There are two on-line news articles related to image recognition that I would like to bring to your attention.
The first news article is about law enforcement in Tacoma, Washington, USA using a facial recognition package to match 16 years worth of prisoner mug shots with pictures taken by ATM (Automated Teller Machines) in a forgery and theft investigation to generate the lead needed to solve the case.
The second news article is from New Orleans, Louisiana, USA where local law enforcement used a license-plate recognition system to make 20 arrests and recover 23 stolen vehicles and license plates in a 25 day period.
The common thread here is, of course, automatic image recognition. These software algorithms have come a long way in the last decade. However, one should understand that the conditions are partially or completely controlled in both of these applications - i.e. distance, lighting, exposure, aspect (turned toward the camera), and (possibly) compression all fall within acceptable boundaries. In addition, with the license plate recognition problem, the character set and fonts were known in advance. The controlled conditions and a priori knowledge significantly increase the accuracy of the results tremendously and the chances of a successful investigation and prosecution.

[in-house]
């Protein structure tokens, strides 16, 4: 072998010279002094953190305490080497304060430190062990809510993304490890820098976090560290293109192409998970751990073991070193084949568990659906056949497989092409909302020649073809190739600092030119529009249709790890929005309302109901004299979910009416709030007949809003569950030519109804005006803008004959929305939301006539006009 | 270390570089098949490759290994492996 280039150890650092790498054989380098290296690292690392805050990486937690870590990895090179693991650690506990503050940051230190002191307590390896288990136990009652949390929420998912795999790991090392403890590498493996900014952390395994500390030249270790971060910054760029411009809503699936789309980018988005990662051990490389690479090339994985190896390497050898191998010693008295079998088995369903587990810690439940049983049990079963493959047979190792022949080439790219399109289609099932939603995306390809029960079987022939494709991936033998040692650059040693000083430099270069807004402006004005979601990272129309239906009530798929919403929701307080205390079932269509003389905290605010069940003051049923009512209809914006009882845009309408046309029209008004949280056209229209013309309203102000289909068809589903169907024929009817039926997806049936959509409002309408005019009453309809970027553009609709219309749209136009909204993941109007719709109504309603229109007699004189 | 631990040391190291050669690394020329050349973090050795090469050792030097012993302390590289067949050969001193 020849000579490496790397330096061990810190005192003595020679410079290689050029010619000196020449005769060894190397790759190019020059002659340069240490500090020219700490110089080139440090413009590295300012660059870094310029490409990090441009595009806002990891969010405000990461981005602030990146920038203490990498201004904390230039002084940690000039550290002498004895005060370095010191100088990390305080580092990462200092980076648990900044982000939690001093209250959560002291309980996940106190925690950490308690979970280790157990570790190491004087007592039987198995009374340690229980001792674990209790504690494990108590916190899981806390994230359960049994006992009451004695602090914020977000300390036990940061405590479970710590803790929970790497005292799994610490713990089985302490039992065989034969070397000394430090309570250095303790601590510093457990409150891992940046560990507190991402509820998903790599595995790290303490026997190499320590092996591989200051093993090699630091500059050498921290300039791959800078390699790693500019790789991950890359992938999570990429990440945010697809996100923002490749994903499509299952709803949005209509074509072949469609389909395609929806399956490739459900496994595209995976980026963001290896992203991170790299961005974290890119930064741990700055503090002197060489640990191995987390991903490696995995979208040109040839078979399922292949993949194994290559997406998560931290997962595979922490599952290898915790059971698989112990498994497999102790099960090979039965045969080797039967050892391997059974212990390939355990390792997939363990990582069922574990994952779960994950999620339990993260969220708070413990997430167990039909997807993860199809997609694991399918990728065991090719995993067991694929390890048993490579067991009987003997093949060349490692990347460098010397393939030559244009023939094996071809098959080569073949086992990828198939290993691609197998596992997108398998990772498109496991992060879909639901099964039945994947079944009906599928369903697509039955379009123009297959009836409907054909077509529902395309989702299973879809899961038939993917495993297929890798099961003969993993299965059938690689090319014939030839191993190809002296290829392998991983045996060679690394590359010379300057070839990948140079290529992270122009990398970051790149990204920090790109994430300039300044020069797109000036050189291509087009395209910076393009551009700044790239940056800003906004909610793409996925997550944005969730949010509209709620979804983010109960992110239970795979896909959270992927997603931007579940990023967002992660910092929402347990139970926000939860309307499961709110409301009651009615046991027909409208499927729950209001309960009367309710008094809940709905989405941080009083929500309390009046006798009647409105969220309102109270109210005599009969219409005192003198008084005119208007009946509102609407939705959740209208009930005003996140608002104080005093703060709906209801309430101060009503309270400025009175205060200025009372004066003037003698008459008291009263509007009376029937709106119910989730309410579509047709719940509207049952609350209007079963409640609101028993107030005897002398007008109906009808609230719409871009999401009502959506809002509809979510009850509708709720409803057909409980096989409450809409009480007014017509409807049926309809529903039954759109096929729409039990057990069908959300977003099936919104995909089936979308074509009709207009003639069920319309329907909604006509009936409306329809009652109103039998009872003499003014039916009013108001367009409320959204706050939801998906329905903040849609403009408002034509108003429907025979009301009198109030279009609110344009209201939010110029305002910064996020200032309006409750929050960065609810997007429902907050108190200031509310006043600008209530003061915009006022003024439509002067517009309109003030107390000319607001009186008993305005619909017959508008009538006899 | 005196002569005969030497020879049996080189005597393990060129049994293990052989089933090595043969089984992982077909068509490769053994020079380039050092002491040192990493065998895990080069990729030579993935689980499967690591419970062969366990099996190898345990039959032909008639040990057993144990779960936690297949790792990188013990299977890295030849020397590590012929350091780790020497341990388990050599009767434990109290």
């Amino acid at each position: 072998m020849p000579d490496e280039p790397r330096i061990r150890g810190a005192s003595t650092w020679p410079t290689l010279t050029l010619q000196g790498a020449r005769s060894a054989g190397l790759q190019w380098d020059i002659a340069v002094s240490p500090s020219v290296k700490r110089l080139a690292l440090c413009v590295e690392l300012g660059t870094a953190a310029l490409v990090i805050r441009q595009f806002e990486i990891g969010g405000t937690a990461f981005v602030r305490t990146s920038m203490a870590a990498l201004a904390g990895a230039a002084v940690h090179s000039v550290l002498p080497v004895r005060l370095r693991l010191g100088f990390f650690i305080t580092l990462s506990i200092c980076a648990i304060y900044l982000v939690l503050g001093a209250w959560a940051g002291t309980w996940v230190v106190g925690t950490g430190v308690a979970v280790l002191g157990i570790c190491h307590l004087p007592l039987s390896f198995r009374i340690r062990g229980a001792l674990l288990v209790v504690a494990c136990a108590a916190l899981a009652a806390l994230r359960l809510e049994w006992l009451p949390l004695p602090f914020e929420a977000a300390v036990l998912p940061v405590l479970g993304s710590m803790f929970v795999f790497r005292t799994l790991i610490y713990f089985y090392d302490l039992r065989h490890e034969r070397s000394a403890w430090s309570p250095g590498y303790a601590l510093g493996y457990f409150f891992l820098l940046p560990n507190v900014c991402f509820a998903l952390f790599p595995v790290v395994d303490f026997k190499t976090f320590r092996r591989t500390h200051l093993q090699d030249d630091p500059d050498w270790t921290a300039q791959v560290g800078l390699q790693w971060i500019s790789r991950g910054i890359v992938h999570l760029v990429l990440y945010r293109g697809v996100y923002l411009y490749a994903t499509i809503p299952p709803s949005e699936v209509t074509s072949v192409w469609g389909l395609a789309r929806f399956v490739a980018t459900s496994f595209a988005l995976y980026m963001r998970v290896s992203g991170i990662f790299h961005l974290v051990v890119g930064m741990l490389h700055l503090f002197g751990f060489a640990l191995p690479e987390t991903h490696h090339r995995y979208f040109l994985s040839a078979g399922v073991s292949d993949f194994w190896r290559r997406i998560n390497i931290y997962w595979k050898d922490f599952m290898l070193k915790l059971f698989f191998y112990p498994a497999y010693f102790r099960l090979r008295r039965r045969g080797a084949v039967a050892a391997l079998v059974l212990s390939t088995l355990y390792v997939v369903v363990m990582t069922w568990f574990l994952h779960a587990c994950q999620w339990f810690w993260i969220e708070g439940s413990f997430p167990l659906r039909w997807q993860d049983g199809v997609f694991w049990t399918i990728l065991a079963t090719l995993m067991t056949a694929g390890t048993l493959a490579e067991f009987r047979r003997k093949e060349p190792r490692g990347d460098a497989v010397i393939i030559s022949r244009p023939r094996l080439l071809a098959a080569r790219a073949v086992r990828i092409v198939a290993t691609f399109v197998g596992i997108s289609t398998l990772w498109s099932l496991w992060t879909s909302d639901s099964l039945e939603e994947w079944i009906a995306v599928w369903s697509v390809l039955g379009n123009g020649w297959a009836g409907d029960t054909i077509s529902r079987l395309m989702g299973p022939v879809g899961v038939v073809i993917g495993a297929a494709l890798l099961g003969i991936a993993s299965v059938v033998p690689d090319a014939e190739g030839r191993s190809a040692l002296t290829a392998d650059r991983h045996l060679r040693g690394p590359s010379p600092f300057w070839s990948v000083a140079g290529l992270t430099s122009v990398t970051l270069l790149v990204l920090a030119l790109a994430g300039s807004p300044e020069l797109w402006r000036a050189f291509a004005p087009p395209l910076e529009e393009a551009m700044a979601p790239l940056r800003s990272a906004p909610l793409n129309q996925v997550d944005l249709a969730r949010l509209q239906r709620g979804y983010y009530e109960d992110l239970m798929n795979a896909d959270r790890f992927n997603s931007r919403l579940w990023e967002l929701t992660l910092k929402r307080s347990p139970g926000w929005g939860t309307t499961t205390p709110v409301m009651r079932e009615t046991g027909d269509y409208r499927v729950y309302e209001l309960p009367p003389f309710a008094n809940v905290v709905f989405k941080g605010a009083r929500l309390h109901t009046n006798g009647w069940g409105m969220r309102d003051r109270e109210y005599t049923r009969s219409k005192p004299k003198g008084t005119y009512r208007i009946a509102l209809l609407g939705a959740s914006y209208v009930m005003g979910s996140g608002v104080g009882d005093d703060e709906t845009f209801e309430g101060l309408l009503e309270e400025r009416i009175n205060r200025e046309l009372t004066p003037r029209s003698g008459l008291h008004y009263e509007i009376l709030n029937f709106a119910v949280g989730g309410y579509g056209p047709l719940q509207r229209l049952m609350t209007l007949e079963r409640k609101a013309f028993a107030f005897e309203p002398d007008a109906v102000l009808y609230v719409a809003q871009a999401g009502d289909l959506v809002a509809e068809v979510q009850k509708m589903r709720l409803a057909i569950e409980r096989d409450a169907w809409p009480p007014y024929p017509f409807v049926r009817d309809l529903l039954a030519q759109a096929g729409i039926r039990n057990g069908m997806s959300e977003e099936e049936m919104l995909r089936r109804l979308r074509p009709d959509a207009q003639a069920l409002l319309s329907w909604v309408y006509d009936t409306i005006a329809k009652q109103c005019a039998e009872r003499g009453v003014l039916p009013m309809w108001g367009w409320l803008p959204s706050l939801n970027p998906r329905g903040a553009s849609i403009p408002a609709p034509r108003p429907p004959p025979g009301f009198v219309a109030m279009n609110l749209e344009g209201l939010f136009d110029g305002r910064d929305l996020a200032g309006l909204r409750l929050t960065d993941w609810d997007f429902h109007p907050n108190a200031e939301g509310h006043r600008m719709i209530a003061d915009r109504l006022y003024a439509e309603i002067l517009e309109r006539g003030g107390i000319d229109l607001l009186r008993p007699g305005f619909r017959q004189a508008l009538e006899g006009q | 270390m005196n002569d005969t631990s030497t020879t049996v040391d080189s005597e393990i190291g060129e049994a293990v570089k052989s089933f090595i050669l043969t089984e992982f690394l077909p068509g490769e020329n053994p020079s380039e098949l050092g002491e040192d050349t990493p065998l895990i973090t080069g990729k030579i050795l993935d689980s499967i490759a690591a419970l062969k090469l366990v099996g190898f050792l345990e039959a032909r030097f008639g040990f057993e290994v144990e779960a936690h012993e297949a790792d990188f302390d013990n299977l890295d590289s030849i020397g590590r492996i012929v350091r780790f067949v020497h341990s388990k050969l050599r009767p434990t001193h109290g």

(Hat-tip to JUSTNETNews, USA - I highly recommend this free service of the National Law Enforcement and Corrections Technology Center, or NLECTC, which is part of the National Institute of Justice, USA)